Essays in development economics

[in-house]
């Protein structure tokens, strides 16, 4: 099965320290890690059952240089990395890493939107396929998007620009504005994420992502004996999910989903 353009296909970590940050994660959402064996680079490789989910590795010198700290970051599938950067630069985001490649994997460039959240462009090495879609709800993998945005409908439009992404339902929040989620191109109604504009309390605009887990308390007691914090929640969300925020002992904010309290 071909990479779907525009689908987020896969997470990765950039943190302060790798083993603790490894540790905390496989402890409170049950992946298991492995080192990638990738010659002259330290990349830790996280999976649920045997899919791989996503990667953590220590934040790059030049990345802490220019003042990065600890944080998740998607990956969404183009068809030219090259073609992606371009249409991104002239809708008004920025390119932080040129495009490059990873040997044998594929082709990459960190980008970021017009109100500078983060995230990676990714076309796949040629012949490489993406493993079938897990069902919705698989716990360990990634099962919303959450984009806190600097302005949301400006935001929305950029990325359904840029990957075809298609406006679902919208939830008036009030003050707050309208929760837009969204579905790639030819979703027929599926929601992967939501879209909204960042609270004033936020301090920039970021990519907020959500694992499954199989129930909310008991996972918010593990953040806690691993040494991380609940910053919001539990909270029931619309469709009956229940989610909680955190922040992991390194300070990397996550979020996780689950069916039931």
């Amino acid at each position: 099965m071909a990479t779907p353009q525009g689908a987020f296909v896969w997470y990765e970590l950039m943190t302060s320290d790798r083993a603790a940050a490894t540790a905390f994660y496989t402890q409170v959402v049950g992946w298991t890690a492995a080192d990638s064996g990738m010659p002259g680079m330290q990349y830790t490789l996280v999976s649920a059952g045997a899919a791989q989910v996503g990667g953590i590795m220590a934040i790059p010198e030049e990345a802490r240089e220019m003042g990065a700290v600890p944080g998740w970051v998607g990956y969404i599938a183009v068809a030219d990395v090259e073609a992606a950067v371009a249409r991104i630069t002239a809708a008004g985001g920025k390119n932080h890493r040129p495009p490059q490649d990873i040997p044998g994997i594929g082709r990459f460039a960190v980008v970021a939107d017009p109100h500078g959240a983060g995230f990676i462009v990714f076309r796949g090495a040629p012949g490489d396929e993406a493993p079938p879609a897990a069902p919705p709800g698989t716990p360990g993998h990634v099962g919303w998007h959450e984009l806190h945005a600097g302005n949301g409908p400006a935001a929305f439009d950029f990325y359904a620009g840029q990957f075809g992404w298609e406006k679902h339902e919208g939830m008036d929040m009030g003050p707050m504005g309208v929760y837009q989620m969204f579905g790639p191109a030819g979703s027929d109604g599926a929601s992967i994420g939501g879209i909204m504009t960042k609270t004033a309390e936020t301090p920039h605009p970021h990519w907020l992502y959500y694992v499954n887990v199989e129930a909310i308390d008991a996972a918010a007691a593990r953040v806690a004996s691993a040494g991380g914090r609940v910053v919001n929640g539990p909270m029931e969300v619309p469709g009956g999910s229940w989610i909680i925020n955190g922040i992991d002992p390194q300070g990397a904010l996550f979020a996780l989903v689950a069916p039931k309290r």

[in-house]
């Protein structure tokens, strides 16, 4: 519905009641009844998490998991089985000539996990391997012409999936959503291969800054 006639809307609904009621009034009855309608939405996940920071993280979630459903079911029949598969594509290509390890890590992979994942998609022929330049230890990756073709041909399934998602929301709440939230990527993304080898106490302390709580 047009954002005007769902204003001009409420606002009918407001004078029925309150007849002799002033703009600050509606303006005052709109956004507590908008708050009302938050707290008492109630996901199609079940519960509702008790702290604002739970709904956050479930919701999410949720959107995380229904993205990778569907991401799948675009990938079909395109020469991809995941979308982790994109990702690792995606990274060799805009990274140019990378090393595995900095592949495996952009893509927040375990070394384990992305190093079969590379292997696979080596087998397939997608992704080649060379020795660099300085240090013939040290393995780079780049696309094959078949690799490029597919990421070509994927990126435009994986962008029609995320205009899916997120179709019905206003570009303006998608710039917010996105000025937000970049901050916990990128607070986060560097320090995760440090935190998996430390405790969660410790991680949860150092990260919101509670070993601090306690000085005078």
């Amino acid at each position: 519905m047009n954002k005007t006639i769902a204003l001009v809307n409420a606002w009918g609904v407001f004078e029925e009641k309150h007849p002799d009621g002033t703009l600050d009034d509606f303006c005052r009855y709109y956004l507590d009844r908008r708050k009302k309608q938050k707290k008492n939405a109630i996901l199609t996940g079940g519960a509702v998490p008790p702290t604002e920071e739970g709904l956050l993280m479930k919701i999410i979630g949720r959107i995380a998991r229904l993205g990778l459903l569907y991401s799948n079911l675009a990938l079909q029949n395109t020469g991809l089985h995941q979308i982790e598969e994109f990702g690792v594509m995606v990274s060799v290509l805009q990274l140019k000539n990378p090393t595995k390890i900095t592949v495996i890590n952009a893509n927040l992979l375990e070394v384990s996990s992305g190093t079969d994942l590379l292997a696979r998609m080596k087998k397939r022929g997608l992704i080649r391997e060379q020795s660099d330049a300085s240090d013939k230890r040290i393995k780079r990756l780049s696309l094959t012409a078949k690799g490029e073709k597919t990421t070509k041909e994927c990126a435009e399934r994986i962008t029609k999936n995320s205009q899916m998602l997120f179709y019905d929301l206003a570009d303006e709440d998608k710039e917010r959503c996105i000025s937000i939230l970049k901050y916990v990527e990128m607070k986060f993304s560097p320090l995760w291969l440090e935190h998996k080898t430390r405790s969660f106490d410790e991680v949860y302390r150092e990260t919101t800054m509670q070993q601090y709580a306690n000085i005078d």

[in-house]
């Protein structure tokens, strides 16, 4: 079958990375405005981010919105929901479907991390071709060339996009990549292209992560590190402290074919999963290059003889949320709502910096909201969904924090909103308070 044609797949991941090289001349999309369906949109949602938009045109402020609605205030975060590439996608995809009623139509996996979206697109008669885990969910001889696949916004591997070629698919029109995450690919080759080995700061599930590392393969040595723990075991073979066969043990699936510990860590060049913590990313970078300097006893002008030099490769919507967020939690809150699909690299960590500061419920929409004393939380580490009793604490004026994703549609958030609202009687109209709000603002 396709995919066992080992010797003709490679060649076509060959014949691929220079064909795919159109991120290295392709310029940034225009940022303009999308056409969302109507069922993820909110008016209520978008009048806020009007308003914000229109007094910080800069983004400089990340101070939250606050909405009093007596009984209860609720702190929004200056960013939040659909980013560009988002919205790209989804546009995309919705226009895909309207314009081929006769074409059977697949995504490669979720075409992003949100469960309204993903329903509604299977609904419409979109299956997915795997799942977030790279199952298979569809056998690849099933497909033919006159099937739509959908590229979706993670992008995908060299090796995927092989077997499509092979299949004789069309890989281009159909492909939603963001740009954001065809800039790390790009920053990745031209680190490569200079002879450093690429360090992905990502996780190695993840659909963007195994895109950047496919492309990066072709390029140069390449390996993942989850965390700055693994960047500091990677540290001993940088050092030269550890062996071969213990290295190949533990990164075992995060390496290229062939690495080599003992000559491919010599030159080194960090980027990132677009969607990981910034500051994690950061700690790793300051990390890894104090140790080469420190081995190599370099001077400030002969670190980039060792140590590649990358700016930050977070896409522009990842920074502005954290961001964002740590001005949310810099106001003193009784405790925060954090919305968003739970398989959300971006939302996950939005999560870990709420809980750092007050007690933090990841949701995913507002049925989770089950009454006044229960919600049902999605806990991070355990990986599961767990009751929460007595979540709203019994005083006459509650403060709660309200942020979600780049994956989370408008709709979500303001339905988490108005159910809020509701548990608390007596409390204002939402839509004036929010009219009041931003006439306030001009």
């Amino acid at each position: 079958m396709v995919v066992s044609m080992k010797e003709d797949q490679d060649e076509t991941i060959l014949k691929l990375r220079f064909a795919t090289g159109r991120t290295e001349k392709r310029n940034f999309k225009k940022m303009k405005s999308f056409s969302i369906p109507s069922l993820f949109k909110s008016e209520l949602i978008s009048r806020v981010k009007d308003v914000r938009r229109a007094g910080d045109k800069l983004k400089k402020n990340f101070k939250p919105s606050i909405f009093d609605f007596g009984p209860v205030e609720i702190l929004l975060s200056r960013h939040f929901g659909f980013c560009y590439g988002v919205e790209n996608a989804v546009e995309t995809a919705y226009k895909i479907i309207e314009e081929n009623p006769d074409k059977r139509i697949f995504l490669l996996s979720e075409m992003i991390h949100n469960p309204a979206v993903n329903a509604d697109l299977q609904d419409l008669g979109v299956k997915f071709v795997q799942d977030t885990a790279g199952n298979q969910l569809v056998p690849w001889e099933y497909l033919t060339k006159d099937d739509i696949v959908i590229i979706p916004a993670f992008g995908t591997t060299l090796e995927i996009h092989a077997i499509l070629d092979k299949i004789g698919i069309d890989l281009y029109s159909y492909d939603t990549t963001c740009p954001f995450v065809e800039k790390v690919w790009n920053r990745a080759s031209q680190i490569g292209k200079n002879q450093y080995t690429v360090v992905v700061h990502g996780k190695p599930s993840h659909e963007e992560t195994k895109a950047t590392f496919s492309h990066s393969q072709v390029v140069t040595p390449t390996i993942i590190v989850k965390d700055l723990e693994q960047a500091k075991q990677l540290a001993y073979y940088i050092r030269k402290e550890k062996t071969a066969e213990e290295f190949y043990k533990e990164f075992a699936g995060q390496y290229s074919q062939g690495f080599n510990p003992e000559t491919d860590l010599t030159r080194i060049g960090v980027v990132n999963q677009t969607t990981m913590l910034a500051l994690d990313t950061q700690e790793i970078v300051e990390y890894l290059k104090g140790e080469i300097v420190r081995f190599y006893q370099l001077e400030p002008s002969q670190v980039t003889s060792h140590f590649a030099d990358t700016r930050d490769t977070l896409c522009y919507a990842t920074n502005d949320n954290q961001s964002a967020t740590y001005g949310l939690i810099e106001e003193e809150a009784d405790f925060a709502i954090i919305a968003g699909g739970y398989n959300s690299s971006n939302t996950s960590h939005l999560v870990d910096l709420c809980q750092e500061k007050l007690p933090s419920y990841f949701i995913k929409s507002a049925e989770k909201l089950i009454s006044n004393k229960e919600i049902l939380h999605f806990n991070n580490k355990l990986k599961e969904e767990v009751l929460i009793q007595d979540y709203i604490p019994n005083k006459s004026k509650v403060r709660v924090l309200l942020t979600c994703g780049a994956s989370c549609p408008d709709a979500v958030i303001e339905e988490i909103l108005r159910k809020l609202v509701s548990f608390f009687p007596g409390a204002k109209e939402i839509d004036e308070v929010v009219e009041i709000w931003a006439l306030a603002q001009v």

This dissertation collects four essays that study how the environment in which people reside shapes their well-being and economic opportunities. Starting from the observation that, in spite of impressive growth accelerations in some resource-rich developing countries, human development indicators are lagging behind, the first two essays investigate how natural resource wealth affects government prioritization of human capital building. The analysis reveals a robust, significant inverse relationship between natural resource dependence and abundance and public health and education spending over time. The third essay presents an empirical study of whether and how living in an urban environment in Tanzania contributes to changes in eating patterns. This question is addressed by comparing migrants’ dietary patterns before and after they relocate from rural to urban areas and assessing how this differs from those who did not move. This study shows that moving to an urban area is associated with a more pronounced shift away from the consumption of traditional staples, and towards high-sugar, more conveniently consumed and prepared foods. Finally, the fourth essay examines whether the returns to internal migration extend beyond migrants themselves and accrue to the children of migrants. More specifically, this essay concentrates on the relation between parents' migration and children's health and education in Tanzania. Drawing upon data from a 19-year longitudinal survey in Tanzania, I exploit the variation in the outcomes of the children of migrants and the children of the migrants’ siblings who stayed behind. This analysis reveals that children whose parents migrated to cities are heavier, taller and more educated for their age. In contrast, children whose parents moved to a different rural village do not appear to experience any health advantage and those moving alongside their parents even start schooling at a later age.